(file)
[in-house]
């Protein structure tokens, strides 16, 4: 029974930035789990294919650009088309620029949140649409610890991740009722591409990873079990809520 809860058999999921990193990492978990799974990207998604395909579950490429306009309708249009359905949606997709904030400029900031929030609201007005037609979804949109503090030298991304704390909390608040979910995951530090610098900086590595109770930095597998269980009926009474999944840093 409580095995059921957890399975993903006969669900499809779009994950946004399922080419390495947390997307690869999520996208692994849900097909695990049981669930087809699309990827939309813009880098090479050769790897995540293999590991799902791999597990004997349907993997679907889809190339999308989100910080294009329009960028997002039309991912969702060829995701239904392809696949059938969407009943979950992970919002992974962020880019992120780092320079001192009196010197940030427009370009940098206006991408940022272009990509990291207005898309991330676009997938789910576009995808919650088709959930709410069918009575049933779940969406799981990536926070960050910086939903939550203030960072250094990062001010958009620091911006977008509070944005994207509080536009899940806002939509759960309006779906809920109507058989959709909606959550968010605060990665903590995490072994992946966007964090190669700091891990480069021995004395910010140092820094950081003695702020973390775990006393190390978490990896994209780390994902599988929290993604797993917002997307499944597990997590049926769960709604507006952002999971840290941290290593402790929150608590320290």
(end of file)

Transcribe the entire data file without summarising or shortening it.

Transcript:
[in-house]
């Protein structure tokens, strides 16, 4: 029974930035789990294919650009088309620029949140649409610890991740009722591409990873079990809520 809860058999999921990193990492978990799974990207998604395909579950490429306009309708249009359905949606997709904030400029900031929030609201007005037609979804949109503090030298991304704390909390608040979910995951530090610098900086590595109770930095597998269980009926009474999944840093 409580095995059921957890399975993903006969669900499809779009994950946004399922080419390495947390997307690869999520996208692994849900097909695990049981669930087809699309990827939309813009880098090479050769790897995540293999590991799902791999597990004997349907993997679907889809190339999308989100910080294009329009960028997002039309991912969702060829995701239904392809696949059938969407009943979950992970919002992974962020880019992120780092320079001192009196010197940030427009370009940098206006991408940022272009990509990291207005898309991330676009997938789910576009995808919650088709959930709410069918009575049933779940969406799981990536926070960050910086939903939550203030960072250094990062001010958009620091911006977008509070944005994207509080536009899940806002939509759960309006779906809920109507058989959709909606959550968010605060990665903590995490072994992946966007964090190669700091891990480069021995004395910010140092820094950081003695702020973390775990006393190390978490990896994209780390994902599988929290993604797993917002997307499944597990997590049926769960709604507006952002999971840290941290290593402790929150608590320290």